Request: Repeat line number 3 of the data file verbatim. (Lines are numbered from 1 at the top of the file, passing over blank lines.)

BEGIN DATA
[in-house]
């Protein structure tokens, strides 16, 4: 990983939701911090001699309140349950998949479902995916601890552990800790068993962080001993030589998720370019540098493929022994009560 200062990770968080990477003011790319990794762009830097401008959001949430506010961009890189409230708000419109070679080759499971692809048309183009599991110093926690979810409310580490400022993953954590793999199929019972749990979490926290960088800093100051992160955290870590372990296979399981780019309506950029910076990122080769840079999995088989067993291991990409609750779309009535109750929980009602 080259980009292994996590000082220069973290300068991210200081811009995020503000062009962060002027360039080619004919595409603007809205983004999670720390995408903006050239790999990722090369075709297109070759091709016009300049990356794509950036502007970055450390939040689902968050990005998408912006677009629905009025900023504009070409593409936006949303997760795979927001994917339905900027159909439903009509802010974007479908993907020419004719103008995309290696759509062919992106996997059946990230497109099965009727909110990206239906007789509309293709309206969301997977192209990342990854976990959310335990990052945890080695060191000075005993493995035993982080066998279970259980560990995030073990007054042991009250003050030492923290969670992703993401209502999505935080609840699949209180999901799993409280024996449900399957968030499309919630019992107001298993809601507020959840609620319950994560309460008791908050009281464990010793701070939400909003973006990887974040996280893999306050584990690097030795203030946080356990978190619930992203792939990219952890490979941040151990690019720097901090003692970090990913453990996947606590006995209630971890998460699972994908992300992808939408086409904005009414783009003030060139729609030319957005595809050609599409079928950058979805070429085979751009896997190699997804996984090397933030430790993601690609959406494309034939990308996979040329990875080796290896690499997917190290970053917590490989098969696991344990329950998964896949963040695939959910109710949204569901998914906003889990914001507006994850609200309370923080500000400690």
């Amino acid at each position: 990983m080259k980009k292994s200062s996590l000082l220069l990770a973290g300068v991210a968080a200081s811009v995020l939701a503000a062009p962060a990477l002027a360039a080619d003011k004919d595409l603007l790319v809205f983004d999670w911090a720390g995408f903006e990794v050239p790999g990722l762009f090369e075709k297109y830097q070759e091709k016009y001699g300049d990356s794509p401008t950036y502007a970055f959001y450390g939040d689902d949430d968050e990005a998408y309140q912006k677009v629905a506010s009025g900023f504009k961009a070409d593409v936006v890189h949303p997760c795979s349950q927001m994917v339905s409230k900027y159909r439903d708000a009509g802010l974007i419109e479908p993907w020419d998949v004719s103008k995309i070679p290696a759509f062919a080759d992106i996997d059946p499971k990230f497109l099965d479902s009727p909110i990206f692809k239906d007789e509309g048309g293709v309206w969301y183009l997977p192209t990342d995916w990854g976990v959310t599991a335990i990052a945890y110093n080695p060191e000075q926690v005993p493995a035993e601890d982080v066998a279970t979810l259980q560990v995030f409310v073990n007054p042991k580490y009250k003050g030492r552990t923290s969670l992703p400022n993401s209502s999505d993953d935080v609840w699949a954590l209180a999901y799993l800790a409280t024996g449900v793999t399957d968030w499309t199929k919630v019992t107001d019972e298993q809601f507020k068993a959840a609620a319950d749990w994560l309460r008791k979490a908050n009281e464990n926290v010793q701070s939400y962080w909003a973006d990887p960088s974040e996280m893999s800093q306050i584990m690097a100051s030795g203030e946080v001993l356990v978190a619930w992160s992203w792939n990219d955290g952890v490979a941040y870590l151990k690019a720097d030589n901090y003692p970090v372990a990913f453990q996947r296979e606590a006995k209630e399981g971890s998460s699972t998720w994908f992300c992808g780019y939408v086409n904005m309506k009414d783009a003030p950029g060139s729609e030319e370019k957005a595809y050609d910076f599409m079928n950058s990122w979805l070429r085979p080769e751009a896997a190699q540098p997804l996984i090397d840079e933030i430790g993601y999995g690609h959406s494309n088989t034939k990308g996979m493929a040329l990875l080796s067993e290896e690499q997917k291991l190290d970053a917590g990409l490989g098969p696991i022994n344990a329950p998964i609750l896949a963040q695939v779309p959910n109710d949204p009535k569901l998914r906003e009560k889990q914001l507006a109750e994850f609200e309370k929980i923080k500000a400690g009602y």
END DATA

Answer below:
């Amino acid at each position: 990983m080259k980009k292994s200062s996590l000082l220069l990770a973290g300068v991210a968080a200081s811009v995020l939701a503000a062009p962060a990477l002027a360039a080619d003011k004919d595409l603007l790319v809205f983004d999670w911090a720390g995408f903006e990794v050239p790999g990722l762009f090369e075709k297109y830097q070759e091709k016009y001699g300049d990356s794509p401008t950036y502007a970055f959001y450390g939040d689902d949430d968050e990005a998408y309140q912006k677009v629905a506010s009025g900023f504009k961009a070409d593409v936006v890189h949303p997760c795979s349950q927001m994917v339905s409230k900027y159909r439903d708000a009509g802010l974007i419109e479908p993907w020419d998949v004719s103008k995309i070679p290696a759509f062919a080759d992106i996997d059946p499971k990230f497109l099965d479902s009727p909110i990206f692809k239906d007789e509309g048309g293709v309206w969301y183009l997977p192209t990342d995916w990854g976990v959310t599991a335990i990052a945890y110093n080695p060191e000075q926690v005993p493995a035993e601890d982080v066998a279970t979810l259980q560990v995030f409310v073990n007054p042991k580490y009250k003050g030492r552990t923290s969670l992703p400022n993401s209502s999505d993953d935080v609840w699949a954590l209180a999901y799993l800790a409280t024996g449900v793999t399957d968030w499309t199929k919630v019992t107001d019972e298993q809601f507020k068993a959840a609620a319950d749990w994560l309460r008791k979490a908050n009281e464990n926290v010793q701070s939400y962080w909003a973006d990887p960088s974040e996280m893999s800093q306050i584990m690097a100051s030795g203030e946080v001993l356990v978190a619930w992160s992203w792939n990219d955290g952890v490979a941040y870590l151990k690019a720097d030589n901090y003692p970090v372990a990913f453990q996947r296979e606590a006995k209630e399981g971890s998460s699972t998720w994908f992300c992808g780019y939408v086409n904005m309506k009414d783009a003030p950029g060139s729609e030319e370019k957005a595809y050609d910076f599409m079928n950058s990122w979805l070429r085979p080769e751009a896997a190699q540098p997804l996984i090397d840079e933030i430790g993601y999995g690609h959406s494309n088989t034939k990308g996979m493929a040329l990875l080796s067993e290896e690499q997917k291991l190290d970053a917590g990409l490989g098969p696991i022994n344990a329950p998964i609750l896949a963040q695939v779309p959910n109710d949204p009535k569901l998914r906003e009560k889990q914001l507006a109750e994850f609200e309370k929980i923080k500000a400690g009602y």